Dgroups for example has the charm of being an extremely simple platform. In my experience this means that you can effectively apply it for a miriad of purposes, as our use of the platform at IICD also proves. Because of its simplicity, it does not have overly dominant characteristics to influence the manner in which its members collaborate. It has been known to be put to use for a broad scope of online collaboration activities such as communities of practice, project based work, newsletters, mailinglists, distributed knowledge sharing networks, etc.

Let me contradict myself immediately by stating that one dominant characteristic of dgroups is that it was specifically developed for low bandwidth users, often first time users of online tools. Therefore, logically, the downside of dgroups becomes apparent when you have a group of web-savy people with highbandwidth access. These users are sometimes better facilitated in a platform with more extensive functionalities such as chat, file versioning, etc. However the functionalities in Dgroups (calendar, resources section, web interface and email) go a long way to facilitate all kinds of online collaboration efforts.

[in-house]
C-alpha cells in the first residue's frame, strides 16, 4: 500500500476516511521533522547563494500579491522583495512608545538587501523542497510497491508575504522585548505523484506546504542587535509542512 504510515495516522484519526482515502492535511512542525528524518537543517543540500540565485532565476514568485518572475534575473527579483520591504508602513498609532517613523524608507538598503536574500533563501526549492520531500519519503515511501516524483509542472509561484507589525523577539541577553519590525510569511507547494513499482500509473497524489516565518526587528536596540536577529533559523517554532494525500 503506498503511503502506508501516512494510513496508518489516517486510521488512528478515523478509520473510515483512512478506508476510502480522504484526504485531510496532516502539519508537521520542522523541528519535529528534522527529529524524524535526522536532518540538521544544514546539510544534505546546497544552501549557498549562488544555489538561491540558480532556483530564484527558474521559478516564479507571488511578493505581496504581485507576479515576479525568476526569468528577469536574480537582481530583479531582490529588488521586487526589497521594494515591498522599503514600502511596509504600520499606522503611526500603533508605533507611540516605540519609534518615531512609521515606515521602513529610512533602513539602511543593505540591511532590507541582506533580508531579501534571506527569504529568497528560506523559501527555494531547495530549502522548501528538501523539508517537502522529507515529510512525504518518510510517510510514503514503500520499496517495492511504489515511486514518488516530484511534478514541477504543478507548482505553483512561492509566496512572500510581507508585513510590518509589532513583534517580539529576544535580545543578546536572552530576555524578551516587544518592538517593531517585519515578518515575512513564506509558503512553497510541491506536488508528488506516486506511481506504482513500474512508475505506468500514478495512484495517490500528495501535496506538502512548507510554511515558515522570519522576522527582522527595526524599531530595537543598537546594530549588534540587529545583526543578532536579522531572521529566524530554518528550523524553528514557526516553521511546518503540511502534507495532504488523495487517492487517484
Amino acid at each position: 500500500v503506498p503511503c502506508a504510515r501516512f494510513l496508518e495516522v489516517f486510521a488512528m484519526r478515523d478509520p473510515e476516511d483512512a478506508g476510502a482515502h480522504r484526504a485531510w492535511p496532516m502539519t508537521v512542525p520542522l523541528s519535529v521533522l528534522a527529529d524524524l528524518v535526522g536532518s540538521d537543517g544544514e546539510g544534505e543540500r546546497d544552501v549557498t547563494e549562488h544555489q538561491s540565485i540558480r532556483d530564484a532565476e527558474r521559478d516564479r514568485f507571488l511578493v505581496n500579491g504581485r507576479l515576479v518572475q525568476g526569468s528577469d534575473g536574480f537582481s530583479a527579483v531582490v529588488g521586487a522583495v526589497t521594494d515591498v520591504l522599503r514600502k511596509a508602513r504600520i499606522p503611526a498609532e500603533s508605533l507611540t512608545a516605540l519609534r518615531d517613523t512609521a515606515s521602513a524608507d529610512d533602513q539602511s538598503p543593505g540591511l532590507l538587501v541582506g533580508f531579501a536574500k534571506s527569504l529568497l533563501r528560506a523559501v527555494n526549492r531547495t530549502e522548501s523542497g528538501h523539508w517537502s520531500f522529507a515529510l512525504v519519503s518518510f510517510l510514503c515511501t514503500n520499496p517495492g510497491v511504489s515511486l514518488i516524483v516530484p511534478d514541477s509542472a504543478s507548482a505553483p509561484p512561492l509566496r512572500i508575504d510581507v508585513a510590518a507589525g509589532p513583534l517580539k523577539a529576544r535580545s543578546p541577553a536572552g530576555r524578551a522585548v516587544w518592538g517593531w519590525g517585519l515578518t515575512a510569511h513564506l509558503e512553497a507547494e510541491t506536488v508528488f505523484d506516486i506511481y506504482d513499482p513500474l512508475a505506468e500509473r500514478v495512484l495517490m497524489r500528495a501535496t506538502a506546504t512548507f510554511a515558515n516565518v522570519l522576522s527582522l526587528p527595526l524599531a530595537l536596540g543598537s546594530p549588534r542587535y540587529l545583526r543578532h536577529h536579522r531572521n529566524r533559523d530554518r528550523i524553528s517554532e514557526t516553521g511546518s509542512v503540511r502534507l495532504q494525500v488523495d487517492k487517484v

Other groupware platforms which really deserve attention are:
Basic Support for Cooperative Work BSCW and PhProjekt (open source). Maybe we can consider these in the next meeting and the differences between elearning platforms and groupware platforms?